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An evening of Contrast and contemplation

Footnote returns home to Wellington for its major season of 2017, with a double bill that contemporary dance fans will adore
November 3, 2017/10.32

Lovers of contemporary dance in Wellington were spoiled as Footnote New Zealand Dance brought Contrast, its major season for 2017, home.
   Thanks to earlier crowdfunding, the company was able to travel to Bern to work with New Zealand choreographer Emma Murray, who created Participation, one half of the Contrast double bill, then to Berlin to work with another Kiwi, Joshua Rutter.
   Participation started the evening at Hannah Playhouse, a familiar venue to those who enjoyed works by Downstage over many decades. It suited the company’s five dancers well, an intimate setting which asked the audience to consider just how we affect others and what it means to be an individual.
   Opening with four of the five—Georgia Beechey-Gradwell, Tyler Carney, Joshua Faleatua, and Adam Naughton—on a darkened stage in colourful costumes (by Alice Murray) with initially monotonous, synthesized music and simple, repetitive movements (each dancing in a couple of square metres), Contrast held our attention as we waited for the work to unfold. The dance is partially improvised, with one of the four occasionally breaking out of formation and sometimes affecting others. The moves became more complex, gradually accumulating along with the music, before the fifth member of the team, Anu Khapung, entering from stage right, quizzically studying her colleagues, interrupting them, before injecting herself into the routines. Afterward they would evolve into new spaces on the stage, as individuals or as pairs, asking the questions: do we affect the group or does the group affect us? Or both? Can we really be an individual without reference to others? And can individuality actually exist without a social dimension to help define who we are? Dancers took items of clothing off to put on to others, Till Hillbrecht’s music became more up-tempo, and we contemplated the questions Murray wanted us to ask of ourselves.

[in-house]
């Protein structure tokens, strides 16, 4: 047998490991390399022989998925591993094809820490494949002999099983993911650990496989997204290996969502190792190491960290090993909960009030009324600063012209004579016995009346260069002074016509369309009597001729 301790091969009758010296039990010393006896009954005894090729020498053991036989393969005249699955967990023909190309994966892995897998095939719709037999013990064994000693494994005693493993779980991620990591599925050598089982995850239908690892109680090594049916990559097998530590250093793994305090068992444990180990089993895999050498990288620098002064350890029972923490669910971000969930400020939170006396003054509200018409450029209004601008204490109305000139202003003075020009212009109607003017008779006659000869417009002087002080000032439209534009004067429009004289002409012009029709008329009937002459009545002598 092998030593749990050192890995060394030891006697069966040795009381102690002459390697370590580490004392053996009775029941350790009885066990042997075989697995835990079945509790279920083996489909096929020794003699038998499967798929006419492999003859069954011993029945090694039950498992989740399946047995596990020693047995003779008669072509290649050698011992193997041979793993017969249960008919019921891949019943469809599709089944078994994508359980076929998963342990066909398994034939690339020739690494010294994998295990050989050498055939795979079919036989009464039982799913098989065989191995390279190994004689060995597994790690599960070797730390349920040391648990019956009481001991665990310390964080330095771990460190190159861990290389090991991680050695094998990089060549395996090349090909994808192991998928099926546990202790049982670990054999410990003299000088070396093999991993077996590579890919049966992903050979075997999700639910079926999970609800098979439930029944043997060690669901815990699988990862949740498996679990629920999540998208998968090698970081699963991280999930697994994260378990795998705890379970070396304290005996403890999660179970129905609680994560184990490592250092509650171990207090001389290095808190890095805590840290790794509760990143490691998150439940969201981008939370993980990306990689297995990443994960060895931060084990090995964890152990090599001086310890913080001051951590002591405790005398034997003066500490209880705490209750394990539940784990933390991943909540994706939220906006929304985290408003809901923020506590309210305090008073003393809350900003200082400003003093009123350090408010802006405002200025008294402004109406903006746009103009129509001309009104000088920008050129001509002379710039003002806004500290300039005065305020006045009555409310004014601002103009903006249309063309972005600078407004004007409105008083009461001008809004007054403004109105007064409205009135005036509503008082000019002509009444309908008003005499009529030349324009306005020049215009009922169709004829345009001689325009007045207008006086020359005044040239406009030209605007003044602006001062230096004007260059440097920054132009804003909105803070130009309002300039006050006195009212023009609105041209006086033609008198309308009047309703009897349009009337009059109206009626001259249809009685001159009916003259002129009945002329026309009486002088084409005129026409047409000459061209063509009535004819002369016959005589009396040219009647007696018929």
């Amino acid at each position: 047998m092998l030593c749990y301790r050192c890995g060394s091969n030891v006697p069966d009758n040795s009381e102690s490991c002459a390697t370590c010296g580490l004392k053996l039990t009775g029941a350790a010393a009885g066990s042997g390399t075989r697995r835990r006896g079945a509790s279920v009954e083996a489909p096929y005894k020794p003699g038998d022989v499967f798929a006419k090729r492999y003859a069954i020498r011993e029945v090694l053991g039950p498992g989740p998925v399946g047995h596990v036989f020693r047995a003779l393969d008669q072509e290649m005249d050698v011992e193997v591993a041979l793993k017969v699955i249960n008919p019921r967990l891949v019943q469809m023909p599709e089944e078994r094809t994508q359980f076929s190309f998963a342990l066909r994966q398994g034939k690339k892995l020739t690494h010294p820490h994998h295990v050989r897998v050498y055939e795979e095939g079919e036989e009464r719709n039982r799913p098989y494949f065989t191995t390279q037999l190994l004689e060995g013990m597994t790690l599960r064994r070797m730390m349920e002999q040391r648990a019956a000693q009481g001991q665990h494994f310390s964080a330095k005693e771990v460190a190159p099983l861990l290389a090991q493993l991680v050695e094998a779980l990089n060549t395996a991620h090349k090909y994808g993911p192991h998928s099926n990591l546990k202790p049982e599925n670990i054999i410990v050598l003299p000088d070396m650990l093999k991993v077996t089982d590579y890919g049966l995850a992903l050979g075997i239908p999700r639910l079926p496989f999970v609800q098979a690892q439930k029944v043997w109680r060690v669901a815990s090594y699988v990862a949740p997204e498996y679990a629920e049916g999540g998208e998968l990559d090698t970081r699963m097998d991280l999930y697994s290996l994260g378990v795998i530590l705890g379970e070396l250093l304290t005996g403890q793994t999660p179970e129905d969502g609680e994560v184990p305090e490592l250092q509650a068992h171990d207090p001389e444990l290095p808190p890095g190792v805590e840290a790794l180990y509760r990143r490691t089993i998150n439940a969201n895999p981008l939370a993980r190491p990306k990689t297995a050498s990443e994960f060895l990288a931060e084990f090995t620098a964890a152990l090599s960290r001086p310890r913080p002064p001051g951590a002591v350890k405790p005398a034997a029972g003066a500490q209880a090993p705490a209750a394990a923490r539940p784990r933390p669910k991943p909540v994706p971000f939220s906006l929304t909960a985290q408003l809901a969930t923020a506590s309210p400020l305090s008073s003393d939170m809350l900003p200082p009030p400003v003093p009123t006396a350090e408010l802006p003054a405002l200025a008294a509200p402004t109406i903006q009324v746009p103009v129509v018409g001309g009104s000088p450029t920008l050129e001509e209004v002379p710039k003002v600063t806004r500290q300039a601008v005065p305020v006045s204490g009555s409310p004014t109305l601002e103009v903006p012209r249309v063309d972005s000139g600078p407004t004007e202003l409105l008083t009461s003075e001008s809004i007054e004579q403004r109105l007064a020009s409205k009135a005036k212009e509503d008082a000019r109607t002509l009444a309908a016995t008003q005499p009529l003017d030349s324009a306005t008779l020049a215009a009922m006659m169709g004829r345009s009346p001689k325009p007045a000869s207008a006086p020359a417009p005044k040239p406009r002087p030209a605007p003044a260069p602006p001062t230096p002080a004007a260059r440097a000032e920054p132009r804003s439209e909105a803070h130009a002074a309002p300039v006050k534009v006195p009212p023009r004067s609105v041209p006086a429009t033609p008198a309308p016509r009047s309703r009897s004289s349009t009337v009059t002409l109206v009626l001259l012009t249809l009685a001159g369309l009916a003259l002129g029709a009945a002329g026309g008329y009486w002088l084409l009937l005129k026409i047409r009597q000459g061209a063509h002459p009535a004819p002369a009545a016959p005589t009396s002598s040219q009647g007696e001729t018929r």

Milena Keller assisted Murray on the choreography of the first work.
   It is a credit to the dancers that they kept up the movements so intently, with great focus and stamina.
   Super Ornate Construct, by Sarah Foster-Sproull, Creative New Zealand’s Choreographic Fellow for 2017–19, was indeed a contrast to Participation. This time, the audience was treated to the five dancers wearing suits to open the performance, and a voiceover introducing us to ‘Adam’. Foster-Sproull employed cardboard props of clouds, pipes, plates, utensils, a wineglass, and arrows to help tell her story, with the four dancers delivering the props around Adam as his story was told.
   The aim was to perform a meditation on the archetypal “man alone”, deconstructing and reforming him through a female lens, according to Footnote, and it succeeds, while also acknowledging that one is never alone, and never ‘not thinking’. There are flowing, rather than restrictive, movements as dancers wrestled with each other to express and grasp their frustrations and anxieties; how we relate to others and what remains in our minds when we review events and explore our relationships to others. The props eventually disappear from stage as they form a “reality” that is, in fact, a series of façades; the dancers themselves discard their clothing, too, as they, too, are part of the façade, as the work concludes with the “woman alone”.
   The five dancers provided the choreographic content, and Andrew Foster served as dramaturge and composer.
   The works are uplifting and the dancers particularly skilful, and well worth getting to. Wellingtonians have one more chance to see Contrast on Saturday, November 4, before the company travels to Nelson, Christchurch and Dunedin. It has already played in Auckland, Tauranga, Havelock North and Greytown. Tickets are on sale now via—Jack Yan, Publisher

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Filed by Jack Yan

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